Suva (Fiji) (AFP)
"No injection, no job" ... Public and private employees are going to Fiji to have the obligation to be vaccinated in the coming weeks, announced the government of this Pacific archipelago in the grip of an outbreak cases of the highly contagious Delta variant.
Prime Minister Frank Bainimarama has announced that Fijian officials should take time off if they have not received their first injection by August 15 and risk being fired if their second injection is not given by November 1.
Employees in the private sector should have received their first dose by August 1.
In case of violation, the worker will be liable to a hefty fine and his employer will risk an administrative closure.
"No jabs, no job", this is what science commands for security reasons, and this is what government policy is now, "Bainimarama announced Thursday evening. in a speech.
This drastic decision is a response from the authorities to the fact that the population largely ignores the health recommendations, and in particular the imperatives of social distancing and the obligation to wear a mask.
An attitude that has been widely blamed as one of the reasons for the epidemic outbreak.
- "I do not have the mark of the Beast" -
Before April, Fiji had not recorded any cases of local transmission of the virus.
But a flaw in the quarantine system allowed the highly contagious Delta variant to spread like wildfire through the population.
The archipelago is currently registering more than 700 new cases per day, for a population of around 900,000 inhabitants.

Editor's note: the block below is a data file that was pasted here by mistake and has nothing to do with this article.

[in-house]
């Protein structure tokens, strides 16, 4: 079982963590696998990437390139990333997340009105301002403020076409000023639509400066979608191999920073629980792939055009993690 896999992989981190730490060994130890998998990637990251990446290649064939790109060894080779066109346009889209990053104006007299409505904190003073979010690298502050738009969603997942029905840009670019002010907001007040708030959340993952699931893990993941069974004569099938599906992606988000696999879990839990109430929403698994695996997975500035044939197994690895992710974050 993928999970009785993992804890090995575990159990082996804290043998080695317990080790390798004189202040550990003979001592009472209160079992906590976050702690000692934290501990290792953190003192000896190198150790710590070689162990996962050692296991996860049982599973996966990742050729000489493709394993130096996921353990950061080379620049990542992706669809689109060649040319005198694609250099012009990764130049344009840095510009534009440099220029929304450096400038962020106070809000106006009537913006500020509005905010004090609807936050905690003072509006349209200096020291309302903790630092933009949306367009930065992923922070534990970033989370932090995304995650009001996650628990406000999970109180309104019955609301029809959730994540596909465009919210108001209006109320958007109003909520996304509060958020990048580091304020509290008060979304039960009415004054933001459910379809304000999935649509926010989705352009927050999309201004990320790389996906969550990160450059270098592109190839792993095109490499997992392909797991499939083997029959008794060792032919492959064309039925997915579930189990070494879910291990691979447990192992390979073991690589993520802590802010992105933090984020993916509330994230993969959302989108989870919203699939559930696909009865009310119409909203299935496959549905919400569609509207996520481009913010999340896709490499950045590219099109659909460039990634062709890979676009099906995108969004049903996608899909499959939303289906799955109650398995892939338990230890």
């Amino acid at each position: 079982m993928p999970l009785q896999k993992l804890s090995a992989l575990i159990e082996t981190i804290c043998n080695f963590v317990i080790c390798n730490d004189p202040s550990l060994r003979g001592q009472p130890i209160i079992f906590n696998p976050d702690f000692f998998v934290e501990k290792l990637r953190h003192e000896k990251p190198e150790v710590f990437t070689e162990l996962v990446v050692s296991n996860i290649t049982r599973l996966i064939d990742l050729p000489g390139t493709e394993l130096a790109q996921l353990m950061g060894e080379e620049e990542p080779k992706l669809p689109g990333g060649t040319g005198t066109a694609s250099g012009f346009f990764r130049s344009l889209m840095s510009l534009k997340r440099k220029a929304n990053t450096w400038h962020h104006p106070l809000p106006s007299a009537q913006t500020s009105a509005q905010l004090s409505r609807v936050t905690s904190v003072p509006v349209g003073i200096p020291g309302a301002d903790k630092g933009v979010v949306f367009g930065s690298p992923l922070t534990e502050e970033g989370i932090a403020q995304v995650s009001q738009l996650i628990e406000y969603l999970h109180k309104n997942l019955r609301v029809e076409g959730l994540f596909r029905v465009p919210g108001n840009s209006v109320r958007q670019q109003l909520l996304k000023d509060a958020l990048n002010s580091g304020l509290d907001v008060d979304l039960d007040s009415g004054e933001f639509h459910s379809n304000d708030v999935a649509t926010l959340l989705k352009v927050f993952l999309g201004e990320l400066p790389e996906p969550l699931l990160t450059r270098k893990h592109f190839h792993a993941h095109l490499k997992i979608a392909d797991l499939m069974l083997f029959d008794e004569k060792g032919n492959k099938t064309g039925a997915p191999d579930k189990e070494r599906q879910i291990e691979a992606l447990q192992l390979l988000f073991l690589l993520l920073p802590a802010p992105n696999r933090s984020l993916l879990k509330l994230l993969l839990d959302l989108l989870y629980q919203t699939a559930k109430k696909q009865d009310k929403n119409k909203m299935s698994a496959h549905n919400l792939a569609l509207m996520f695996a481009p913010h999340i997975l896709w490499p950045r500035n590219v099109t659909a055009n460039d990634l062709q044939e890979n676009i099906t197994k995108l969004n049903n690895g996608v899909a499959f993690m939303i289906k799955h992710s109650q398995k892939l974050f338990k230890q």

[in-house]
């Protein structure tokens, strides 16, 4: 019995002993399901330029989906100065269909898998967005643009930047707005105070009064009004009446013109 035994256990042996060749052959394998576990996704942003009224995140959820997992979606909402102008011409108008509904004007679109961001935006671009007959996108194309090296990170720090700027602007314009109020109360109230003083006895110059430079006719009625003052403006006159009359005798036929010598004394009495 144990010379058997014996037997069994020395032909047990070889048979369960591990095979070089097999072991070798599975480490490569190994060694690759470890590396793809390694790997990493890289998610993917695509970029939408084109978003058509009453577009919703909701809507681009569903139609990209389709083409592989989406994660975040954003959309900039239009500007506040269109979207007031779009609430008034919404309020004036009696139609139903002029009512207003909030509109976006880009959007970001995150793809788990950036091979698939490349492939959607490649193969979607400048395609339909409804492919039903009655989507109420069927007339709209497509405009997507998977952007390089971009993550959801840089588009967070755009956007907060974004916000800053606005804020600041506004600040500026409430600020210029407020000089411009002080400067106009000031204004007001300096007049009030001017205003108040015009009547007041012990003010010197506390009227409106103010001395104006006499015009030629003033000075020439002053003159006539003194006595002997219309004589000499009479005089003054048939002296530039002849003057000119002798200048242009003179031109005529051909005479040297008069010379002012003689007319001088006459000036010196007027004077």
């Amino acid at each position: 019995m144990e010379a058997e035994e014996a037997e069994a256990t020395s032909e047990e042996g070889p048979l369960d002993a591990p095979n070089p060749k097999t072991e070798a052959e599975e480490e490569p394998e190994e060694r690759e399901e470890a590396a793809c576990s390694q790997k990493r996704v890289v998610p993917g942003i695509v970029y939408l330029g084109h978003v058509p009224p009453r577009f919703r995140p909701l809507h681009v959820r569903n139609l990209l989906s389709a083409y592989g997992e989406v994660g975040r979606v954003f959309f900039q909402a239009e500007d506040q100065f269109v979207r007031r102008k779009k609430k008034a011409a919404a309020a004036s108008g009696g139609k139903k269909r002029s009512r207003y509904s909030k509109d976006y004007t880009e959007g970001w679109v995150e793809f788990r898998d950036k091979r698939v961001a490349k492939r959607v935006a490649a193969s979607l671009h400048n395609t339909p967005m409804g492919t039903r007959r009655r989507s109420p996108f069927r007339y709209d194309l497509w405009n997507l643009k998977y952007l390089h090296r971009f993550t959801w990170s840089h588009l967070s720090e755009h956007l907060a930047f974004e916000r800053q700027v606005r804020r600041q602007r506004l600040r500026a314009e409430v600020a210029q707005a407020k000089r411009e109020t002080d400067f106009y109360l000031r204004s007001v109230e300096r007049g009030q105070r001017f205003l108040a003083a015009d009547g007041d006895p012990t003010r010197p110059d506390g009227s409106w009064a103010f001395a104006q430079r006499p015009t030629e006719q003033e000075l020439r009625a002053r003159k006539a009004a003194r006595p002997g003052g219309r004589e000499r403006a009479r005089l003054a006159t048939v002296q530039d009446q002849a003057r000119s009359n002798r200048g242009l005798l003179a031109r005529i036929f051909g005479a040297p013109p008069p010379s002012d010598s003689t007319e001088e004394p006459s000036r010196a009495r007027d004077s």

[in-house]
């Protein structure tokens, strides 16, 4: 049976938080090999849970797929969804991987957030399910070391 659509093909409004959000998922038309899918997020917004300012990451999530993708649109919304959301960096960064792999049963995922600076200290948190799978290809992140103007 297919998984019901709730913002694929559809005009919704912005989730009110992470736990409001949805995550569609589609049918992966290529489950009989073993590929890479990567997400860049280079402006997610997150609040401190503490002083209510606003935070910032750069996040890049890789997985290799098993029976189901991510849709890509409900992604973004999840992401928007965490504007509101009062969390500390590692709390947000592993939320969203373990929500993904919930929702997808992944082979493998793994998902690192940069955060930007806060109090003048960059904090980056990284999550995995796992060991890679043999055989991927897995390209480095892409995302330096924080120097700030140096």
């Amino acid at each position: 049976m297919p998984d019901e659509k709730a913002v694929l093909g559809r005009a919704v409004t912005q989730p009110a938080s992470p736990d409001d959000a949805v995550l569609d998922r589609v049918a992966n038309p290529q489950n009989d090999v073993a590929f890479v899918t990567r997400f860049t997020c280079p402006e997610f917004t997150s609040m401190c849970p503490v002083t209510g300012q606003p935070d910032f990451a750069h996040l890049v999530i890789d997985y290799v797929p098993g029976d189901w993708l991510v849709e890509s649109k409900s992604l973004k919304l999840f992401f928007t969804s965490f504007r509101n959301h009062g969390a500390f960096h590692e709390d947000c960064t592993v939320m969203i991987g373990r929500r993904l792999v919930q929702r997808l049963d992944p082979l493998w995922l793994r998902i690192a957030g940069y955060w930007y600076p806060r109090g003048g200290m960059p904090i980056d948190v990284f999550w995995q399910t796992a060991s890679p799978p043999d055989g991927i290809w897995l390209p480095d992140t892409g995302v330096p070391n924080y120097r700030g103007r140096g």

The country's health system, notoriously under-equipped, is now close to breakdown.
So much so that the largest hospital in the archipelago, located in the capital Suva, announced this week that its mortuary was full and urged the families of the victims to come and collect the bodies of their loved ones.
Mr. Bainimarama refused to order a national containment by highlighting on the one hand the economic cost that such a measure would have, and on the other the difficulty of implementing it in certain very dense deprived districts of the capital city.
"The harsh containment that some are calling for cannot be implemented everywhere in Fiji and our experts tell us that this will not eradicate the virus," he said.
"But it will kill jobs and put our future at risk."
However, he has imposed localized confinements in particularly affected areas, especially in Suva, while the vaccination campaign, which relies on the AstraZeneca vaccine, is advancing.
Fiji has a population of 930,000.
At this stage nearly 340,000 adults have received their first dose.
Mr. Bainimarama lamented the counterproductive effect of misinformation about vaccines, especially online, arguing that he had not suffered any side effects after the injections.
"I was not magnetized by the vaccine, I was not implanted with a microchip, I did not receive the mark of the Beast or other creature," he said in reference to the Apocalypse of John.
"The vaccine doesn't do that to anyone."
For its part, the national rugby team has also decided to support the vaccination campaign.
In her two test matches against New Zealand, the first of which is scheduled for Saturday, she will wear a crossed-out "Vaccinate Fiji" shirt, not the name of her sponsor.
The Prime Minister announced that tickets would begin to be imposed on those who do not wear masks, participate in illegal gatherings or violate quarantine instructions.
"My dear Fijians, this ordeal will end," he continued.
"Until then we must remain vigilant until more people are protected."
The origin of the epidemic outbreak dates back to April 17, when two Fijians returning from India, via Singapore, infected a soldier in a quarantine center who then transmitted the virus to the rest of the population.
This had shattered Fiji's hopes of opening air "bubbles" allowing quarantine travel with Australia and New Zealand, the two countries from which the most foreign tourists come.
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